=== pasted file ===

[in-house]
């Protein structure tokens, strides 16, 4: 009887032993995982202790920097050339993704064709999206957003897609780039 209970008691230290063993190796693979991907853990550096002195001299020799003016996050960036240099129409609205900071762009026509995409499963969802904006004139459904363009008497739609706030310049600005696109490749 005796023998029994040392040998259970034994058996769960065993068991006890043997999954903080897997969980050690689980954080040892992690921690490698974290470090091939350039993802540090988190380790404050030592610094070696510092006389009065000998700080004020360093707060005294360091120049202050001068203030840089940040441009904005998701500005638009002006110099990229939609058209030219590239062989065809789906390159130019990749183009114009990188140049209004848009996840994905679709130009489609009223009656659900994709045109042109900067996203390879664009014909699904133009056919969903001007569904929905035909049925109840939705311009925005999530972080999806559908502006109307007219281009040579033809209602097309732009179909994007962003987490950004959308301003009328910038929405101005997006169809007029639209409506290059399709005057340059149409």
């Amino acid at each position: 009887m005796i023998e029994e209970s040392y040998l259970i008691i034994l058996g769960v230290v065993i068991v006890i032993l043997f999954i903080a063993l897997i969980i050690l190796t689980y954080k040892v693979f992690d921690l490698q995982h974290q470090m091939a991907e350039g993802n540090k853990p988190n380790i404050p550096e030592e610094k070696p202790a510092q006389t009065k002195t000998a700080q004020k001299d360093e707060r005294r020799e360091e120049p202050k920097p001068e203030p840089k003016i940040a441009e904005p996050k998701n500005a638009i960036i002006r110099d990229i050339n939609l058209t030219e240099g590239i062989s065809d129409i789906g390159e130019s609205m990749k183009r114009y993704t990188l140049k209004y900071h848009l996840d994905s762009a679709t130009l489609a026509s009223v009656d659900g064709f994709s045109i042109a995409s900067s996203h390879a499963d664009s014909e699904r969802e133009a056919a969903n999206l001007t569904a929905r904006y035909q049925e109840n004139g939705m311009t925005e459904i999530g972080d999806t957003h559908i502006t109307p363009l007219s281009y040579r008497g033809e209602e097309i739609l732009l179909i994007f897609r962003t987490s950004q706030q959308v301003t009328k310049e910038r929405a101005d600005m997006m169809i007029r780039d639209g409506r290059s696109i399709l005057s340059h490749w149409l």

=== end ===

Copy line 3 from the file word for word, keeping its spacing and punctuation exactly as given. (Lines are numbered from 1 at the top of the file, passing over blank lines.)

């Amino acid at each position: 009887m005796i023998e029994e209970s040392y040998l259970i008691i034994l058996g769960v230290v065993i068991v006890i032993l043997f999954i903080a063993l897997i969980i050690l190796t689980y954080k040892v693979f992690d921690l490698q995982h974290q470090m091939a991907e350039g993802n540090k853990p988190n380790i404050p550096e030592e610094k070696p202790a510092q006389t009065k002195t000998a700080q004020k001299d360093e707060r005294r020799e360091e120049p202050k920097p001068e203030p840089k003016i940040a441009e904005p996050k998701n500005a638009i960036i002006r110099d990229i050339n939609l058209t030219e240099g590239i062989s065809d129409i789906g390159e130019s609205m990749k183009r114009y993704t990188l140049k209004y900071h848009l996840d994905s762009a679709t130009l489609a026509s009223v009656d659900g064709f994709s045109i042109a995409s900067s996203h390879a499963d664009s014909e699904r969802e133009a056919a969903n999206l001007t569904a929905r904006y035909q049925e109840n004139g939705m311009t925005e459904i999530g972080d999806t957003h559908i502006t109307p363009l007219s281009y040579r008497g033809e209602e097309i739609l732009l179909i994007f897609r962003t987490s950004q706030q959308v301003t009328k310049e910038r929405a101005d600005m997006m169809i007029r780039d639209g409506r290059s696109i399709l005057s340059h490749w149409l």